Search This Blog


Sunday, May 02, 2010

Looking at an old copy of Smash Hits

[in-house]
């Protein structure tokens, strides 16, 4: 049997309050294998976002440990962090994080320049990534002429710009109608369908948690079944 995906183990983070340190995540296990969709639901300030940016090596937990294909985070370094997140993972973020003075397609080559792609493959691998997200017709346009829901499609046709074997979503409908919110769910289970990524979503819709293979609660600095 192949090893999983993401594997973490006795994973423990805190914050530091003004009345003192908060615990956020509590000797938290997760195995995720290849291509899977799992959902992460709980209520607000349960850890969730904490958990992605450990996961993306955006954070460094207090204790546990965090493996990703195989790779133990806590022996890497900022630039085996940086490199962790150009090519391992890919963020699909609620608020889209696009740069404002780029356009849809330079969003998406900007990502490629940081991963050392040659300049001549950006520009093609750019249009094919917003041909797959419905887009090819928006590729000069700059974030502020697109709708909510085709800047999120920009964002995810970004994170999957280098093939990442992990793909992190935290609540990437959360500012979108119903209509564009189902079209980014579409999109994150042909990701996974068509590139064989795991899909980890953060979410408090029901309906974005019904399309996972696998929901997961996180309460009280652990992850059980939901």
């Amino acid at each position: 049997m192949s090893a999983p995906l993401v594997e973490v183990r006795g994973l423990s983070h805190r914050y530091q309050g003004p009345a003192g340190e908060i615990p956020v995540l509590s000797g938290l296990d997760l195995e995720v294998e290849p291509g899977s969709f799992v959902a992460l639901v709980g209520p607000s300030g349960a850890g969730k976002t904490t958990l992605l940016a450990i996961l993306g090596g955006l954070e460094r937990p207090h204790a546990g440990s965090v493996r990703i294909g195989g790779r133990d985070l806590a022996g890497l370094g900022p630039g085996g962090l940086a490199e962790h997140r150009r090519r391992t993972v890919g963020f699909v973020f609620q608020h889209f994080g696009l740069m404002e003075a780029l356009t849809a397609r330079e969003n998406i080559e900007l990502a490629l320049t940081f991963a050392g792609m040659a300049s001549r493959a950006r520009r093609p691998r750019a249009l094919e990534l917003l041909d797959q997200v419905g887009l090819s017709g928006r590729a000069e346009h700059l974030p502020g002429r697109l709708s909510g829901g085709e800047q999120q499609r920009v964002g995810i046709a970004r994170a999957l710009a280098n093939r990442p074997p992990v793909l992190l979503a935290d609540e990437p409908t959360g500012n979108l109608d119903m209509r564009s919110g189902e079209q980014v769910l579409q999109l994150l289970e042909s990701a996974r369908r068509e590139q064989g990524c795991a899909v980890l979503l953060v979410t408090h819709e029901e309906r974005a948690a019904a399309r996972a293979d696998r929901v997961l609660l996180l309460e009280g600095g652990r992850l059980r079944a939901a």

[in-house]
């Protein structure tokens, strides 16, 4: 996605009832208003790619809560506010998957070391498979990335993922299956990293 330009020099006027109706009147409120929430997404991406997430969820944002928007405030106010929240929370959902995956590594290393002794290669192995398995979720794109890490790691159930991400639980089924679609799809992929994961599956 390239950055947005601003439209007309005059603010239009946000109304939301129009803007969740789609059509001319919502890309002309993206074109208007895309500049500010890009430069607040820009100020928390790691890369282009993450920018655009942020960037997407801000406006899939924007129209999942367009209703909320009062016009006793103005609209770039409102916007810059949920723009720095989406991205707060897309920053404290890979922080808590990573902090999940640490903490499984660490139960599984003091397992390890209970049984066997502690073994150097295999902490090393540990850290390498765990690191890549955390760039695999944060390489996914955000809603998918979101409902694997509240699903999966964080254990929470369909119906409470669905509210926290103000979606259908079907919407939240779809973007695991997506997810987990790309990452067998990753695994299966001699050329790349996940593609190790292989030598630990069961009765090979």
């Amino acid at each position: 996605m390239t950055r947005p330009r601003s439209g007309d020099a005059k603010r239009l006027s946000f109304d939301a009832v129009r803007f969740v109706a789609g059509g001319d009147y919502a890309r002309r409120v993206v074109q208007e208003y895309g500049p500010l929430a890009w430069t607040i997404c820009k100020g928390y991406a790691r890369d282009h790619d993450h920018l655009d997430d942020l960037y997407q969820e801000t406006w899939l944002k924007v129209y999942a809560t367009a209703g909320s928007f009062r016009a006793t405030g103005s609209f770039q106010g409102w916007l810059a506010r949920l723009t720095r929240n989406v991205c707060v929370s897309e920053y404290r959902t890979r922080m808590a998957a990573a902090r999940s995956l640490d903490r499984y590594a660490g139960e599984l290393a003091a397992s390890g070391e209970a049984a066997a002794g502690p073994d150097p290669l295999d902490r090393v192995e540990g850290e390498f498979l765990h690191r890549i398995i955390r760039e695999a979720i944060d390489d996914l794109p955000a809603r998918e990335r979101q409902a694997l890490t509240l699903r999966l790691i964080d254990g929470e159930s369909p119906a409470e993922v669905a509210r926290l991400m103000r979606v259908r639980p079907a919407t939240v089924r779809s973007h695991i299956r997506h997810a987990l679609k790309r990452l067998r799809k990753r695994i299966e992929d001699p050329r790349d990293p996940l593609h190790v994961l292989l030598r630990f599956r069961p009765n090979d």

I just came upon this edition of Smash Hits from 1990. Flicking through it I'm reminded of how difficult it is to keep any kind of perspective on pop, simultaneously the most ephemeral and also the most enduring branch of show business. The cover stars are Elton John and Adamski. Elton was doing one of his periodic blood transfusions in which he sidled up to whoever was the hot new thing and made a record with them. He's done it with George Michael, Eminem, Lady Gaga and probably lots of people, like Adamski, who could walk past you in the street today without being recognised. The intro to the feature feels the need to explain who Elton is. "He's been around for twenty years," it thralls. Well, since then he's been around another twenty, as has Kylie, who's the centrespread. As has Robert Smith who reviews the singles and Morrissey, Pet Shop Boys and George Michael, who all have full-page ads in the issue. There are a few, such as Twenty Four Seven, who were never heard of again, but then I'd probably find that one of them has been writing huge hits for some chartbuster of today. The back cover poster of MC Hammer looks a bit comical as does the New Kids On The Block poster special. But even the featured acts who don't have smash hits any more, such as Sean Ryder and A-ha, still loom large and could probably kick up a little dust if they put a new record out. Jason Donovan is still a big enough name to be starring in a West End musical. Whitney Houston, also featured, has been the centre of a storm quite recently, which proves that her name still means something long after her actual music has run its course. What's that line from Sunset Boulevard? "I'm still a big star. It was just the pictures got small."